One of the greatest and most influential costs in your fleet will be fuel consumption. Its inescapable that vehicles are going to use fuel and simple measures such as moving to more fuel-efficient vehicles are a great start. But you can improve your fleet’s fuel use without making a change to more fuel-efficient vehicles.
Behaviour & Education
Changing driver behaviour in your fleet vehicles can have a huge impact on the consumption of fuel. Studies have shown that a driver with an aggressive driving style will have on average use 10.9% more fuel vs your average driver, with some using as much as 20% more.
Behaviour doesn’t just relate to how aggressive they are either. A driver who has received eco drive training will have improved fuel consumption through minimising the use of braking and accelerating by looking further ahead in traffic and better predicting flow. Experienced drivers can save as much as 30% on fuel consumption vs a conventional driver.
In Australia, 80% of drivers reported driving 10km/h over the speed limit on at least an occasional basis. And whilst this speeding mightn’t be related to aggressive driving, it can have a significant impact on the overall fuel use. By educating drivers on the costs and impacts of speeding, both from a safety perspective and a fuel cost point of view, they can better understand and adjust their behaviour. Education can also extend to standardising behaviours. By having drivers sit at 90km/h rather than 110km/h can reduce their fuel consumption by up to 25%.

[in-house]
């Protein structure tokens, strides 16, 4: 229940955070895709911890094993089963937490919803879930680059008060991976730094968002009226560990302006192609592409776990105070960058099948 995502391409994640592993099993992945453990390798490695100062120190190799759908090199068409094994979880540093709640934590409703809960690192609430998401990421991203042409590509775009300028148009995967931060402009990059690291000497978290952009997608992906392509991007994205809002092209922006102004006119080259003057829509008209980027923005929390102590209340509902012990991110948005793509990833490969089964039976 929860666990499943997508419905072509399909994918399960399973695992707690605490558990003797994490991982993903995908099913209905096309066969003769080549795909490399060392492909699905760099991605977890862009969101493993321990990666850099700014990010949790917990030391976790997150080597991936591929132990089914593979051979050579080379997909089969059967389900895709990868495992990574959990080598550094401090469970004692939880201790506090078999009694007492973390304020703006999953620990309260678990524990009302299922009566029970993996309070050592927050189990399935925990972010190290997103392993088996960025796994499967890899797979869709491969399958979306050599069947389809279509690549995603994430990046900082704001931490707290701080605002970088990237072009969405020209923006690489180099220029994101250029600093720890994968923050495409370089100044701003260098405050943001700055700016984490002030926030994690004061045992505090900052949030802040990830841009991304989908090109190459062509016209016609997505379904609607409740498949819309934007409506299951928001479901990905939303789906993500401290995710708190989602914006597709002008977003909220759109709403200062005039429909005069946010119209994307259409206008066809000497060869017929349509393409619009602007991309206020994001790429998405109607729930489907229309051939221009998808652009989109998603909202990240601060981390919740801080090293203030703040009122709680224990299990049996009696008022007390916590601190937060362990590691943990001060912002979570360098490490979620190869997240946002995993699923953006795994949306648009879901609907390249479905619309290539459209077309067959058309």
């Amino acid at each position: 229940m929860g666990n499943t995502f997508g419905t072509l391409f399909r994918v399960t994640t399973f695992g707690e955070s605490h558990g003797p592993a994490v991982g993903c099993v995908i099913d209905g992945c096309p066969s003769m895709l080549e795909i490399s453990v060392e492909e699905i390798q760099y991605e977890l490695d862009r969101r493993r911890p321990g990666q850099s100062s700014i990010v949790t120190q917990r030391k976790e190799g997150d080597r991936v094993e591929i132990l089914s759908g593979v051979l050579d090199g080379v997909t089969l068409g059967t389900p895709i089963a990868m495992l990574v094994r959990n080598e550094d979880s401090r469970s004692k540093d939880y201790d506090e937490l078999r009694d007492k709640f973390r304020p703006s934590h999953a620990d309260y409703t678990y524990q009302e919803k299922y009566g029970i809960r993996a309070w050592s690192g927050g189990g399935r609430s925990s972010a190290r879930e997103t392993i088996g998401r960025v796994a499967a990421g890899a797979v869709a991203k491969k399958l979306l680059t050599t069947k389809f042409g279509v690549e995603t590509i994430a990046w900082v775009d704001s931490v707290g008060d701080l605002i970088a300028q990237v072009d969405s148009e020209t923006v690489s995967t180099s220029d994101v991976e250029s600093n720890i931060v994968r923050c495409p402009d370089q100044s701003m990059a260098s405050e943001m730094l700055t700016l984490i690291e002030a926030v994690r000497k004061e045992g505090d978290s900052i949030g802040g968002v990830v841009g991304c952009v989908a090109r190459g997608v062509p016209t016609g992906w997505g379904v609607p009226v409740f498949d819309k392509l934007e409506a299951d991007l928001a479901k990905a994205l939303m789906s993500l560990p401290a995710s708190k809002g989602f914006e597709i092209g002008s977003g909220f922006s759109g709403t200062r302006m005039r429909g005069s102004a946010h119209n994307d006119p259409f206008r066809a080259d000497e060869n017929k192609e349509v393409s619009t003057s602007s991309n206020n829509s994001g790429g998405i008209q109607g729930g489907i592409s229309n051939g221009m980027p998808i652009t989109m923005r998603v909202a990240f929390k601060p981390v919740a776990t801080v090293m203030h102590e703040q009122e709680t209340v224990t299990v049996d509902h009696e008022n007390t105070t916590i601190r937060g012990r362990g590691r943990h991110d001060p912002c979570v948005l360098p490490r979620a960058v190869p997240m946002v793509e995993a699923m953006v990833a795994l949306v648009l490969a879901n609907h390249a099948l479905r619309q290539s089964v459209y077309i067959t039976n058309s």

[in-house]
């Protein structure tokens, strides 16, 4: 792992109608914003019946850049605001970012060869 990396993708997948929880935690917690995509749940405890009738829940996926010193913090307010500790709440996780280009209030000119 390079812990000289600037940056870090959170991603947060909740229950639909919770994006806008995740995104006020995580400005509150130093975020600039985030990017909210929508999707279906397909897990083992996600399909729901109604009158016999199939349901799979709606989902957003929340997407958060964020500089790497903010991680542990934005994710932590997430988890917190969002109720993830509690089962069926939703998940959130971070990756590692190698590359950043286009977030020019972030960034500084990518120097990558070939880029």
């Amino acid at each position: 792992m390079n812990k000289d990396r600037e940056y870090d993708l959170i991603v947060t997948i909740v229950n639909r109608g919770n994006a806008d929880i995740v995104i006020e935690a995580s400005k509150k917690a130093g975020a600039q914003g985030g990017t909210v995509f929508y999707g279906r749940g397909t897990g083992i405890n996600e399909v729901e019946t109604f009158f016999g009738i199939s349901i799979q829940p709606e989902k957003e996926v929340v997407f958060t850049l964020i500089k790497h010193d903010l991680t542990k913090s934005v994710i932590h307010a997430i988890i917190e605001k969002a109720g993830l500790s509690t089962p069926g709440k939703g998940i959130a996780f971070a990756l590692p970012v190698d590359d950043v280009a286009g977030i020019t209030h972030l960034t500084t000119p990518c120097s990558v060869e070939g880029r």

Hardware Support & Vehicle Features
The use of standard features in a vehicle can also help reduce fuel consumption. Using cruise control can help a driver control their speed and ensure they don’t accidentally creep over the speed limit (as 80% of drivers have been reported doing). Drivers who use cruise control save an average of 5% in fuel use.
Fleet mileage has a direct correlation to the amount of fuel used. Whilst you can reduce the consumption rate for distance travelled through changes in behaviour, education and taking advantage of features such as cruise control, there is still an inescapable relationship between distance travelled and fuel consumed.
Reducing the distance your fleet travels can be managed very effectively through appropriate fleet management and improved dispatching. Smartrak has seen clients reduce the distance their fleets travel over 5%.
Management of the types of trips your vehicles are doing can also have a significant impact on the number of trips and distance travelled. By implementing a mileage management system studies have shown that the average fall across fleets was 10.6% of the total business miles driven. This is a result of trips no longer being misrepresented as business related and thus reducing the overall use of the vehicles.
But the savings from Auditing Mileage can also be made through changes in the use of allocated vehicles. Inefficient grey fleet mileage can often be cut dramatically by encouraging the use of pool cars or public transport.
Removing incentives to drive
Finally changes to incentives or monitoring their response can assist in reducing unrequired trips. A great example of this would include vehicles that are turned over after travelling specific distances. If a driver is looking to get the vehicle they are driving turned over sooner to get a new vehicle, they may be incentivised to make longer and more journeys to get it replaced sooner.
These incentives need to be monitored to ensure they aren’t promoting behaviours that will add costs or atypical use of company vehicles.